PLH GROUP NEWS
Cold Weather Health Hazards
Date: November 30, 2016
Exposure to cold weather is something we will all encounter during the winter. The risk of cold‐related injuries and illnesses certainly is greater with lower temperatures, but even prolonged exposures to cool conditions with high winds and/or precipitation can lead to problems. It’s important that we recognize cold‐related injuries and illnesses and know how to prevent and treat them.
Hypothermia is when the body loses heat faster than it can be replaced and is a potentially serious condition. When the core body temperature drops to approximately 95°F, the onset of symptoms normally begins. The employee may shiver, lose coordination, have slurred speech, fumble with items in their hands and their skin will likely be pale and cold.
As the body temperature continues to fall, these symptoms will worsen and shivering will stop. Once the body temperature falls to around 85°F, severe hypothermia will develop and the person may become unconscious, and at 78°F, vital organs may begin to fail.
Treatment depends on the severity of the hypothermia. For cases of mild hypothermia, move to warm area and stay active. Remove wet clothes and replace with dry clothes or blankets, cover the head. To promote metabolism and assist in raising internal core temperature, drink a warm (not hot) sugary drink. Avoid drinks with caffeine.
For more severe cases do all the above, plus contact emergency medical personnel (Call 911 for an ambulance), cover all extremities completely, place very warm objects, such as hot packs or water bottles on the victim’s head, neck, chest and groin. Arms and legs should be warmed last. In cases of severe hypothermia, treat the employee very gently and do not apply external heat to re‐warm.
Frostbite occurs when the skin freezes and loses water. Amputation of the frostbitten area may occur in severe cases. Frostbite normally occurs when temperatures are 30°F or below. During windy conditions the wind chill may allow frostbite to occur at higher temperatures.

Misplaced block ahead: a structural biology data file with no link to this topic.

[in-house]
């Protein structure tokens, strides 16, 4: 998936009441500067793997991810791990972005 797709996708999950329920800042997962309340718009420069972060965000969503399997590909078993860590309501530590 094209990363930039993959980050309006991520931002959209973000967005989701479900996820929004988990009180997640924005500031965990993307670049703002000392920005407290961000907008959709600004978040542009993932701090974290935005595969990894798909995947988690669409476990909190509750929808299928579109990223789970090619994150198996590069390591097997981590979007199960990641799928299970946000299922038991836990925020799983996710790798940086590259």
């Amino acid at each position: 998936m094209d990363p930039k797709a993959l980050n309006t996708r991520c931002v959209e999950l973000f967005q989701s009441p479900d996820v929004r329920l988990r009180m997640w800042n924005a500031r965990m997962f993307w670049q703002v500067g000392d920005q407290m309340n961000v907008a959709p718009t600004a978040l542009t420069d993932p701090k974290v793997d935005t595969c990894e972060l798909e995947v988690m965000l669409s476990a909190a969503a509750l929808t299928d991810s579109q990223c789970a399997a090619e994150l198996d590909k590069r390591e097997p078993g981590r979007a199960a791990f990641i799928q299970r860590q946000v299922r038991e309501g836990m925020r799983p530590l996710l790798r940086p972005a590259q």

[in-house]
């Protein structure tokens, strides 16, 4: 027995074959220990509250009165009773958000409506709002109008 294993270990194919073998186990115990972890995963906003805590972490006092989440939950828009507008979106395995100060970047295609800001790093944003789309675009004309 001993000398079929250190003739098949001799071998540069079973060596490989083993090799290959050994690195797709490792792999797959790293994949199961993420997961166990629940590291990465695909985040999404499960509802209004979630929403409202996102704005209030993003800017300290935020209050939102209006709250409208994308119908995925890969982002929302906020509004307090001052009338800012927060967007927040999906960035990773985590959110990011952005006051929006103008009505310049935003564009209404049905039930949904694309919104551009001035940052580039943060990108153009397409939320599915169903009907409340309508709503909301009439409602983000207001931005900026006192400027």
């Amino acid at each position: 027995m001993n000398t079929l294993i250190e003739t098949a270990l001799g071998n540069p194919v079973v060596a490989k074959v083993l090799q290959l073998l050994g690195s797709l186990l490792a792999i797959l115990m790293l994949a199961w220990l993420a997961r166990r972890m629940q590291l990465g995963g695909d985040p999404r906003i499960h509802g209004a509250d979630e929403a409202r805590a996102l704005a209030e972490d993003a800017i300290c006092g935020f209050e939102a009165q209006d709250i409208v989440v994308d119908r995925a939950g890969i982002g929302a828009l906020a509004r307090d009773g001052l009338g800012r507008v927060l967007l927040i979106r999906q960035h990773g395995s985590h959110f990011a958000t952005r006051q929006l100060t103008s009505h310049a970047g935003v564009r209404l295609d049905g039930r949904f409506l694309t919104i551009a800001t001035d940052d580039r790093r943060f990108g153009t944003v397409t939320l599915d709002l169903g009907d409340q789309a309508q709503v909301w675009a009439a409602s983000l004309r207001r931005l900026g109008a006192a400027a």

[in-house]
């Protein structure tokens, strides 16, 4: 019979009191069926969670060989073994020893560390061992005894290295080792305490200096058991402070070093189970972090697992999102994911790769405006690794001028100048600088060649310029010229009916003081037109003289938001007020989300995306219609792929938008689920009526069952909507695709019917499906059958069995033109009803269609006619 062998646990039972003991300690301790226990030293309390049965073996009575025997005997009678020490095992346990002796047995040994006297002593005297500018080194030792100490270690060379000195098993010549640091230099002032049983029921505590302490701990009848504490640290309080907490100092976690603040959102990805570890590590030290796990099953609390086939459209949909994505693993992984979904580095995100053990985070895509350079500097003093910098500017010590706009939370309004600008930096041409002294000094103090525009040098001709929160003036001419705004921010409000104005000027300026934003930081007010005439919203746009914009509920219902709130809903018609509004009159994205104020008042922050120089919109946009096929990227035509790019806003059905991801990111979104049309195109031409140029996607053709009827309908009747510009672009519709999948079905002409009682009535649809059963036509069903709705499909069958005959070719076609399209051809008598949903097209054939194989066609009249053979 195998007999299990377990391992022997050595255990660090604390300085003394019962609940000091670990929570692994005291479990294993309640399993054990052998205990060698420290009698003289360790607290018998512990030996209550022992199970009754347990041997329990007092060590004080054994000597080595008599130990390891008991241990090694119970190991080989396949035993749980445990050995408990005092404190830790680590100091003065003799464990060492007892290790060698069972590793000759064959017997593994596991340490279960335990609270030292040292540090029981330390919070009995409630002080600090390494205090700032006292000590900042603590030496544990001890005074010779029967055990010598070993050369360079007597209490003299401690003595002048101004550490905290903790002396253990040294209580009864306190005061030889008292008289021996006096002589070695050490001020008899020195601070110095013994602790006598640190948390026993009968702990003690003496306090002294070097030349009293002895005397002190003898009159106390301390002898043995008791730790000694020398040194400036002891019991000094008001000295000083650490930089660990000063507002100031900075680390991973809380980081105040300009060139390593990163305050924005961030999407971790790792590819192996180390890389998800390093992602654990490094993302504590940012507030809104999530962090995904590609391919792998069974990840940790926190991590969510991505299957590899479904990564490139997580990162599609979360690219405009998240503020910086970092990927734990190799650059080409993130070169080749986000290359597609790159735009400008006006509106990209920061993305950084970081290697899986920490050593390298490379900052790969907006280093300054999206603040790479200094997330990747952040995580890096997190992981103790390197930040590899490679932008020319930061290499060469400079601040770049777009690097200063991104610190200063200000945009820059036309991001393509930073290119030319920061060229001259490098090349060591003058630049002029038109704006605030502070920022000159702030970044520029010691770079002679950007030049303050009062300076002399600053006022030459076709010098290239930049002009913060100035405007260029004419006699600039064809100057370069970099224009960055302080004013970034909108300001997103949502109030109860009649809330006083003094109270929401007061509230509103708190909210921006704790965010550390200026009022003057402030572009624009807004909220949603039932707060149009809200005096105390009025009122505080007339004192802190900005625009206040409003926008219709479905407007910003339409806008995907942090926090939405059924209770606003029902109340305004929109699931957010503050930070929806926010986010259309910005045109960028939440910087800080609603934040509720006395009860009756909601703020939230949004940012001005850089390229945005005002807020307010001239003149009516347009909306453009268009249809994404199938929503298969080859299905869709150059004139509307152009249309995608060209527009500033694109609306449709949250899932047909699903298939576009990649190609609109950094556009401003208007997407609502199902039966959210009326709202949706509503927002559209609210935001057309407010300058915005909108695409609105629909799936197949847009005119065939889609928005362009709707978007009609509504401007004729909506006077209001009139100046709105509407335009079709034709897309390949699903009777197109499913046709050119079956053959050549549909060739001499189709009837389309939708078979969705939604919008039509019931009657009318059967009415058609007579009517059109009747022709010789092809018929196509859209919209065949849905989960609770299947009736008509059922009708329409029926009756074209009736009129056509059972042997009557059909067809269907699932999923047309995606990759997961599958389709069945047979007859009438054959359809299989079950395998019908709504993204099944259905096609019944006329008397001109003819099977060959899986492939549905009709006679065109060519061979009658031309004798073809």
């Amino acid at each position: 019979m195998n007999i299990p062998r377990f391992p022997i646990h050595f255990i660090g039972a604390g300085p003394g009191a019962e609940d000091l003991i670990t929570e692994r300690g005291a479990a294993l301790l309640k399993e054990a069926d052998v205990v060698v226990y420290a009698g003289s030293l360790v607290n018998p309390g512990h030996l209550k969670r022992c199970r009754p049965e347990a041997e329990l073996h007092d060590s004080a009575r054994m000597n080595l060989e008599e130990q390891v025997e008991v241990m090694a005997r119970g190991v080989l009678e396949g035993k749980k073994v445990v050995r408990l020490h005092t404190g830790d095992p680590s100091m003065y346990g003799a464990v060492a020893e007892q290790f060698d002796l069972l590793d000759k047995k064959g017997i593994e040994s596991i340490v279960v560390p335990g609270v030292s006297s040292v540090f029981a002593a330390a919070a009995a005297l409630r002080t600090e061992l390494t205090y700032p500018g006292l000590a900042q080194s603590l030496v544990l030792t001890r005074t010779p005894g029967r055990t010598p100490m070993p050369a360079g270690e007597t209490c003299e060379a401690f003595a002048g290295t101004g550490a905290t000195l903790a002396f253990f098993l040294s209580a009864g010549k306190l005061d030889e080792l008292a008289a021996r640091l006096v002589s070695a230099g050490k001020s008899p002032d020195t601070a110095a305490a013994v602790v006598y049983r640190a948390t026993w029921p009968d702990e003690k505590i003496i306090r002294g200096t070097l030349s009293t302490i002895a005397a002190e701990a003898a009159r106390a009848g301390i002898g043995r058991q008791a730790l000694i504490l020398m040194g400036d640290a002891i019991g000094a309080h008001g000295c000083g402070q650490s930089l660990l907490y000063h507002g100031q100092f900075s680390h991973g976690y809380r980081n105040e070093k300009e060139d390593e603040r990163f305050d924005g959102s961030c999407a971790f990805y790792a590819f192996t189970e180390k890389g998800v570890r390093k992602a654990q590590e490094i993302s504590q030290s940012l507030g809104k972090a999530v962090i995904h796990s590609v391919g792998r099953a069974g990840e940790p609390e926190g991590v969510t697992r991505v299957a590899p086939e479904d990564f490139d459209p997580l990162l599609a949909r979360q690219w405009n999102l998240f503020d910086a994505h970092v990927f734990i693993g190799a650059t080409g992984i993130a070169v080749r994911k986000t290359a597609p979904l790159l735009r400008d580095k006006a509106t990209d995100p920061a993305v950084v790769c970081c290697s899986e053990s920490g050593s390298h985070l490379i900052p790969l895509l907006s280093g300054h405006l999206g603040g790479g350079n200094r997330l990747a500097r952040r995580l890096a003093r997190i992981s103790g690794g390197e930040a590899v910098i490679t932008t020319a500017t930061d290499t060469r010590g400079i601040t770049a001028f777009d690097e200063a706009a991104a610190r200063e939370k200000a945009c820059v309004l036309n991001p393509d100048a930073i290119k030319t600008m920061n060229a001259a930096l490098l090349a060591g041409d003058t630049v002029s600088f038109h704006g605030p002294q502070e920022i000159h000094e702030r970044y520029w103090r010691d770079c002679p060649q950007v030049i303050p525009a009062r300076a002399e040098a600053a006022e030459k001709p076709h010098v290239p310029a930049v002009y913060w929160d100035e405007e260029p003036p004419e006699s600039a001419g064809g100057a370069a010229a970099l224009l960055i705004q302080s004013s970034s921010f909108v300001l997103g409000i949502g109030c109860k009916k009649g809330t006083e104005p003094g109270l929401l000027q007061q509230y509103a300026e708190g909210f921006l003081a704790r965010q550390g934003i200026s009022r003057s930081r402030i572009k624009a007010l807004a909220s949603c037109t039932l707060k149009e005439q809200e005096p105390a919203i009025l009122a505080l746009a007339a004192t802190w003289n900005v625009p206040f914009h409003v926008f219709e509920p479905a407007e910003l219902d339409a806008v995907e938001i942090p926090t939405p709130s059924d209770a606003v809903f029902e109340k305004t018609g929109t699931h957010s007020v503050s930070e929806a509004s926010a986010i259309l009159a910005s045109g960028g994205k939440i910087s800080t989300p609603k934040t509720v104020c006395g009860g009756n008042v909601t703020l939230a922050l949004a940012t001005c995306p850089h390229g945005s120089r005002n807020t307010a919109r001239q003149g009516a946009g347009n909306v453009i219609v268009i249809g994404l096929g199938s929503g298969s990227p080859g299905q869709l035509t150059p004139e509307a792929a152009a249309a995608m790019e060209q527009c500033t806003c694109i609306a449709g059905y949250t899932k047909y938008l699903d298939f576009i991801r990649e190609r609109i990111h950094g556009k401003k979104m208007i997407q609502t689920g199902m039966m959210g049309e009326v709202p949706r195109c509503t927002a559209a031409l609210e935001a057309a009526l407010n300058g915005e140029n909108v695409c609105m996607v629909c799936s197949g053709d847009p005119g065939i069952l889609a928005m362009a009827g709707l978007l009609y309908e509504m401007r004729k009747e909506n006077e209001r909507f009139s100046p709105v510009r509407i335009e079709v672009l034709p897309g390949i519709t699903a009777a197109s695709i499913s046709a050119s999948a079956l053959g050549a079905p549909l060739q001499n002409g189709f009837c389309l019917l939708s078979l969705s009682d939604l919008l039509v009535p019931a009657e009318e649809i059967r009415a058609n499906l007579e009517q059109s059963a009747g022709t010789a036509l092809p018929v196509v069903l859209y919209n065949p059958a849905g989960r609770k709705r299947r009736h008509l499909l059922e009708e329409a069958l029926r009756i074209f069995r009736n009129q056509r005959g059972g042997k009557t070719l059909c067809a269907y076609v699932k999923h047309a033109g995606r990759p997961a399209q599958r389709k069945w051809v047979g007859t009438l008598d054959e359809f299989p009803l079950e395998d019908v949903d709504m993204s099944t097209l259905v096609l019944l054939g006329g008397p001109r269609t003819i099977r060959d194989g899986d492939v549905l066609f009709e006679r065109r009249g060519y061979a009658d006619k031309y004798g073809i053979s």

Frostbite typically affects the extremities, particularly the feet and hands. The affected body part will be cold, tingling, stinging or aching followed by numbness. Skin color turns red, then purple, then white, and is cold to the touch and there may be blisters in severe cases.
Do not rub the area to warm it. Wrap the area in a soft cloth, move the employee to a warm area, and contact medical personnel. Do not leave the employee alone. If help is delayed, immerse in warm (maximum 105 °F), not hot, water. Do not pour water directly on affected part. If there is a chance that the affected part will get cold again do not warm. Repeated heating and cooling of the skin may cause severe tissue damage.
Trench Foot is caused by having feet exposed to damp, unsanitary and cold conditions at temperatures above freezing for long periods of time. It is similar to frostbite, but considered less severe.
Symptoms usually consist of tingling, itching or burning sensation. Blisters may be present.
For treatment, soak feet in warm water, then wrap with dry cloth bandages. Drink a warm, sugary drink. Seek medical attention if necessary.
Chilblains are the painful inflammation of small blood vessels in the skin that occur in response to sudden warming from cold temperatures. Also known as pernio, chilblains can cause itching, red patches, swelling and blistering on extremities, such as on your toes, fingers, ears and nose.
Signs and symptoms of chilblains may include small, itchy red areas on your skin, often on your feet or hands, possible blistering, swelling of your skin, burning sensation on your skin, changes in skin color from red to dark blue, accompanied by pain and possible ulceration.
For treatment keep the affected area warm and avoid any extreme temperature changes. Seek medical advice if blistering, numbness or skin ulceration occurs.
The best way to prevent cold‐related injuries and illness is to minimize exposure time to cold conditions by scheduling work for warmer time periods, using extra employees and taking breaks in heated locations when feasible.
Wear several layers of clothing including a water resistant outer layer. Always wear a hat to prevent heat loss through the head. Wear insulated boots and keep all exposed skin covered in conditions with very low temperatures and/or high winds. Stay well hydrated with warm beverages and take frequent snack breaks since your body will require more calories in cold conditions to maintain a proper core temperature.
If you see any symptoms of hypothermia, frost bite, trench foot or chilblains leave the cold area immediately for a warmer location and begin treatment.